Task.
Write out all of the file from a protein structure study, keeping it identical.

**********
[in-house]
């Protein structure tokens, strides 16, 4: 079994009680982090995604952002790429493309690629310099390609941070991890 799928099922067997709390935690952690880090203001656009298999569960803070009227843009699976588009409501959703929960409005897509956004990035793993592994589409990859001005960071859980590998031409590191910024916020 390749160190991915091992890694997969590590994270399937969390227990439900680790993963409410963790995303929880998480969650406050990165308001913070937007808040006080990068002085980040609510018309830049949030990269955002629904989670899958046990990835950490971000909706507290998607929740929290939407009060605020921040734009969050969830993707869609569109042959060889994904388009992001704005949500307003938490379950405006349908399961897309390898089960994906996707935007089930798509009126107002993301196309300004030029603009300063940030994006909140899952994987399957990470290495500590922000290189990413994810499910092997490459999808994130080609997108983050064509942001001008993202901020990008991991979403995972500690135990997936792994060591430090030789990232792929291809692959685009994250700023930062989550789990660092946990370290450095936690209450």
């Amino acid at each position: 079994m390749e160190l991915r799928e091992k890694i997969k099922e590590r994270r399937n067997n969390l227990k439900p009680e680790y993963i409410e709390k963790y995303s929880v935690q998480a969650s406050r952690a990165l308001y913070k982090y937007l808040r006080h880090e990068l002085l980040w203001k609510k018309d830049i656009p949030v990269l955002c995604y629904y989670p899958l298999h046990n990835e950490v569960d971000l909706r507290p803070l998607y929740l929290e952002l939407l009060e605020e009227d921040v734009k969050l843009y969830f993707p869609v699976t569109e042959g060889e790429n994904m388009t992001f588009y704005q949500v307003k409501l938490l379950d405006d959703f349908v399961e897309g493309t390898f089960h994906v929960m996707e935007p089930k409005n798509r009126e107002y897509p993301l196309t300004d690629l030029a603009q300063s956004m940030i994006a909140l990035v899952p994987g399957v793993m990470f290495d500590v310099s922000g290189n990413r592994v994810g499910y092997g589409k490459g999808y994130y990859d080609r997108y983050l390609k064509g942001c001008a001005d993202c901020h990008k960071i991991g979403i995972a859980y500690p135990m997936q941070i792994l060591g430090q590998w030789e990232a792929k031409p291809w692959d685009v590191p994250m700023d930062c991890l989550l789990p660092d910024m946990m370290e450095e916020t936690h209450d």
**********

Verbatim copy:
[in-house]
């Protein structure tokens, strides 16, 4: 079994009680982090995604952002790429493309690629310099390609941070991890 799928099922067997709390935690952690880090203001656009298999569960803070009227843009699976588009409501959703929960409005897509956004990035793993592994589409990859001005960071859980590998031409590191910024916020 390749160190991915091992890694997969590590994270399937969390227990439900680790993963409410963790995303929880998480969650406050990165308001913070937007808040006080990068002085980040609510018309830049949030990269955002629904989670899958046990990835950490971000909706507290998607929740929290939407009060605020921040734009969050969830993707869609569109042959060889994904388009992001704005949500307003938490379950405006349908399961897309390898089960994906996707935007089930798509009126107002993301196309300004030029603009300063940030994006909140899952994987399957990470290495500590922000290189990413994810499910092997490459999808994130080609997108983050064509942001001008993202901020990008991991979403995972500690135990997936792994060591430090030789990232792929291809692959685009994250700023930062989550789990660092946990370290450095936690209450």
């Amino acid at each position: 079994m390749e160190l991915r799928e091992k890694i997969k099922e590590r994270r399937n067997n969390l227990k439900p009680e680790y993963i409410e709390k963790y995303s929880v935690q998480a969650s406050r952690a990165l308001y913070k982090y937007l808040r006080h880090e990068l002085l980040w203001k609510k018309d830049i656009p949030v990269l955002c995604y629904y989670p899958l298999h046990n990835e950490v569960d971000l909706r507290p803070l998607y929740l929290e952002l939407l009060e605020e009227d921040v734009k969050l843009y969830f993707p869609v699976t569109e042959g060889e790429n994904m388009t992001f588009y704005q949500v307003k409501l938490l379950d405006d959703f349908v399961e897309g493309t390898f089960h994906v929960m996707e935007p089930k409005n798509r009126e107002y897509p993301l196309t300004d690629l030029a603009q300063s956004m940030i994006a909140l990035v899952p994987g399957v793993m990470f290495d500590v310099s922000g290189n990413r592994v994810g499910y092997g589409k490459g999808y994130y990859d080609r997108y983050l390609k064509g942001c001008a001005d993202c901020h990008k960071i991991g979403i995972a859980y500690p135990m997936q941070i792994l060591g430090q590998w030789e990232a792929k031409p291809w692959d685009v590191p994250m700023d930062c991890l989550l789990p660092d910024m946990m370290e450095e916020t936690h209450d």